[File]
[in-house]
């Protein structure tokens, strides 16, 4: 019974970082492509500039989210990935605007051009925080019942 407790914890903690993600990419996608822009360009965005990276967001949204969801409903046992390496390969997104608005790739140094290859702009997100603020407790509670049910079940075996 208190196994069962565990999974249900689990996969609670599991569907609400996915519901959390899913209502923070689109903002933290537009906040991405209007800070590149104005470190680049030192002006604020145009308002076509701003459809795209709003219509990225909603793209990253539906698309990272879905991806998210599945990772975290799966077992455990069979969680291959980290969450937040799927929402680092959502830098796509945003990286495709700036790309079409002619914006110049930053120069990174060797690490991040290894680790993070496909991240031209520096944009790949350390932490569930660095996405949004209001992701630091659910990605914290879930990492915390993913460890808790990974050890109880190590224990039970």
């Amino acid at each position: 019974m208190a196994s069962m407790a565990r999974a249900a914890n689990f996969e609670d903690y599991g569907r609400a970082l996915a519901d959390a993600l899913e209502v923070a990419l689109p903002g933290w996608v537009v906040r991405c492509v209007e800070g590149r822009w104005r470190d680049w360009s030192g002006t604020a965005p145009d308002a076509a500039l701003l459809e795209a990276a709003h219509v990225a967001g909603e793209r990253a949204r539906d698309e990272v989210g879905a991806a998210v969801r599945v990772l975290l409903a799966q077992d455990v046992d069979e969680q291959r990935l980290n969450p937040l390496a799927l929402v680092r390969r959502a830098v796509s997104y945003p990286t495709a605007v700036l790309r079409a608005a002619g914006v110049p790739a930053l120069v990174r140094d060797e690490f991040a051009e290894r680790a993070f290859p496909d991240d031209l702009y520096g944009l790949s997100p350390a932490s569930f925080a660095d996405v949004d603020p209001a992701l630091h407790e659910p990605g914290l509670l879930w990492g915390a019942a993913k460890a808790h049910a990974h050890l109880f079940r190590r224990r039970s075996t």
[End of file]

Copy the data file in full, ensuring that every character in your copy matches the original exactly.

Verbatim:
[in-house]
């Protein structure tokens, strides 16, 4: 019974970082492509500039989210990935605007051009925080019942 407790914890903690993600990419996608822009360009965005990276967001949204969801409903046992390496390969997104608005790739140094290859702009997100603020407790509670049910079940075996 208190196994069962565990999974249900689990996969609670599991569907609400996915519901959390899913209502923070689109903002933290537009906040991405209007800070590149104005470190680049030192002006604020145009308002076509701003459809795209709003219509990225909603793209990253539906698309990272879905991806998210599945990772975290799966077992455990069979969680291959980290969450937040799927929402680092959502830098796509945003990286495709700036790309079409002619914006110049930053120069990174060797690490991040290894680790993070496909991240031209520096944009790949350390932490569930660095996405949004209001992701630091659910990605914290879930990492915390993913460890808790990974050890109880190590224990039970």
């Amino acid at each position: 019974m208190a196994s069962m407790a565990r999974a249900a914890n689990f996969e609670d903690y599991g569907r609400a970082l996915a519901d959390a993600l899913e209502v923070a990419l689109p903002g933290w996608v537009v906040r991405c492509v209007e800070g590149r822009w104005r470190d680049w360009s030192g002006t604020a965005p145009d308002a076509a500039l701003l459809e795209a990276a709003h219509v990225a967001g909603e793209r990253a949204r539906d698309e990272v989210g879905a991806a998210v969801r599945v990772l975290l409903a799966q077992d455990v046992d069979e969680q291959r990935l980290n969450p937040l390496a799927l929402v680092r390969r959502a830098v796509s997104y945003p990286t495709a605007v700036l790309r079409a608005a002619g914006v110049p790739a930053l120069v990174r140094d060797e690490f991040a051009e290894r680790a993070f290859p496909d991240d031209l702009y520096g944009l790949s997100p350390a932490s569930f925080a660095d996405v949004d603020p209001a992701l630091h407790e659910p990605g914290l509670l879930w990492g915390a019942a993913k460890a808790h049910a990974h050890l109880f079940r190590r224990r039970s075996t």